Great tips for teaching reading—from librarians, teachers, and literacy specialists—plus professional picks of 10 terrific alphabet books.
If you could only choose ten books that inspired you, what would they be? Megan Willome shares her personal Top 10.
In 1686, the English Puritan minister and writer John Bunyan published what we know today as “Divine Emblems,” the first book of poetry for children.
“A Tale of Two Cities” by Charles Dickens, one of the most quoted works of English literature, continues to speak to the human condition.
A visiting card in an 1899 edition of “Longfellow’s Complete Poems” leads to stories of German immigrants, St. Louis history, and even beer.
“A is for Azure,” written by L.L. Barkat and illustrated by Donna Falcone, is a book about color, the alphabet, and literacy. It’s also full of childlike wonder.
Peter Parker, in “Housman Country: Into the Heart of England,” explains why “A Shropshire Lad” became one of the most popular poetry books of the 20th century.
“The Golden Shovel Anthology” has been published by the University of Arkansas Press to honor poet Gwendolyn Brooks, with a new poetic form.
“After So Many Fires” by poet Jeremiah Webster brings us into a different landscape different from many contemporary collections – a landscape of hope.
Shamseddin Hafez, a contemporary of Chaucer, is still considered the greatest poet of Iran, and even taxi drivers sing his ghazals.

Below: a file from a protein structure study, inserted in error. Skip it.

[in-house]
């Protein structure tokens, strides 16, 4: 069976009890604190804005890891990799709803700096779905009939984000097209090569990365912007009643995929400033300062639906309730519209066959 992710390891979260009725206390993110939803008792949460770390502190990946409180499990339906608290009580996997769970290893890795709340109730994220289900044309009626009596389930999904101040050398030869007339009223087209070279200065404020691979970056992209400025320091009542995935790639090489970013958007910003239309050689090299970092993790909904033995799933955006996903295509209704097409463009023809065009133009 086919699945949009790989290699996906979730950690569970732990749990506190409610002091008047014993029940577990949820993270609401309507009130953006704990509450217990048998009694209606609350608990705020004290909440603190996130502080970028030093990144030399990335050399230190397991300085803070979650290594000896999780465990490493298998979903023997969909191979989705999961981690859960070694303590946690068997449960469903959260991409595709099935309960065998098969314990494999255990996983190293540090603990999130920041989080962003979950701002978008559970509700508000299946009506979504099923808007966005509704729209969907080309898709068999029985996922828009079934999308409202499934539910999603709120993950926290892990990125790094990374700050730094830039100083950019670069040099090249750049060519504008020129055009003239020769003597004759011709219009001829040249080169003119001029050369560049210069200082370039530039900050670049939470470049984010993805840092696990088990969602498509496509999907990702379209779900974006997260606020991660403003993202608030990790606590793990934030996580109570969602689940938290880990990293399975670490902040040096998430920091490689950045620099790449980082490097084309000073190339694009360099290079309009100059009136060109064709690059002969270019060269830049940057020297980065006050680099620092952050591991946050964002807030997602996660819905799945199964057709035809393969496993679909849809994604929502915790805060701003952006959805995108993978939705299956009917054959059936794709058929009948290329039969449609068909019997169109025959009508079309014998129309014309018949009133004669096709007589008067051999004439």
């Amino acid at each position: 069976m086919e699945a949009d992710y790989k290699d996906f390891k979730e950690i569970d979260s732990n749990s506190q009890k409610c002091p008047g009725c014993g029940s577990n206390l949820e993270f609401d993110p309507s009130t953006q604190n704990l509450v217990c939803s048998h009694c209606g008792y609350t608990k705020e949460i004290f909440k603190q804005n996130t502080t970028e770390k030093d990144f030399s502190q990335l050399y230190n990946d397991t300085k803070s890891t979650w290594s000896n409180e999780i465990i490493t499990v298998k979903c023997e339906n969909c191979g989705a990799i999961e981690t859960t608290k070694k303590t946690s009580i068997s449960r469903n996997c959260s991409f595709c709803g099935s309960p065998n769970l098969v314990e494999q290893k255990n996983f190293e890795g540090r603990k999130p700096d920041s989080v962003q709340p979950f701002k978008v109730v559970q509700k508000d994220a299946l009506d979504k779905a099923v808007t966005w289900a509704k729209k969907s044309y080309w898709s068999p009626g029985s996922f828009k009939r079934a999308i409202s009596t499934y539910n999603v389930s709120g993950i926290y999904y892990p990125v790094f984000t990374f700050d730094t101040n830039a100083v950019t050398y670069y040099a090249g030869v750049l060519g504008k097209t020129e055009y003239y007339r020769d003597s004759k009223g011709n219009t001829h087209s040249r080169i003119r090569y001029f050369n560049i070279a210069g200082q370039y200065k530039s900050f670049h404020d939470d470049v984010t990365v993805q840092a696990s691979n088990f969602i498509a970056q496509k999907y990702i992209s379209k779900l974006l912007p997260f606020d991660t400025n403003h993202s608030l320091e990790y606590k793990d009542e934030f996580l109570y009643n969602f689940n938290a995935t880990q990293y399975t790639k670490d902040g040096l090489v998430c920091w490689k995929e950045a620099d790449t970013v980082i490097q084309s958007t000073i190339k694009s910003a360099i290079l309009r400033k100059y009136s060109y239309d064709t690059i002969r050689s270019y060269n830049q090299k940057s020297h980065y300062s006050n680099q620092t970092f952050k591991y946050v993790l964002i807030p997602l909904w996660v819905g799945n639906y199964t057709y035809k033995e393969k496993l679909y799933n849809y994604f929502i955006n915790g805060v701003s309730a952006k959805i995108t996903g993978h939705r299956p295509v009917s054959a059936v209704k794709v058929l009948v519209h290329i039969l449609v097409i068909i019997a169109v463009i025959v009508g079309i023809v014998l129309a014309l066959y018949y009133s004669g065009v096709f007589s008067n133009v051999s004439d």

Henry Wadsworth Longfellow climbed the stairs of the Old North Church tower in Boston in April, 1860; the result was America’s best-known patriotic poem.
“Beren and Luthien” by J.R.R. Tolkien is the latest story edited by his son and literary executor Christopher Tolkien, and one of the earliest he wrote.
In “The Whole Harmonium,” biographer and poet Paul Mariani tells the story of Wallace Stevens, poet, philosopher, insurance executive, and family man.
Filled with flashes of deep insight, “Phases” by poet Mischa Willett covers subjects as diverse as classical antiquity and old girlfriends.
Surprisingly, “Oliver Twist” by Charles Dickens isn’t one of his best works, but it contains elements of the genius for which he’d become famous.
A book of essays first published in 1916 provides a window into poetry and its practitioners, as well as how poetry was taught in classrooms.
The 15 ekphrastic poems in “Rayfish” by Mary Hickman, honored with the James Laughlin Award, explore culture and its meaning.
“Everything to Nothing” by Geert Buelens provides a fascinating look into the breadth and depth of the role poetry played in World War I.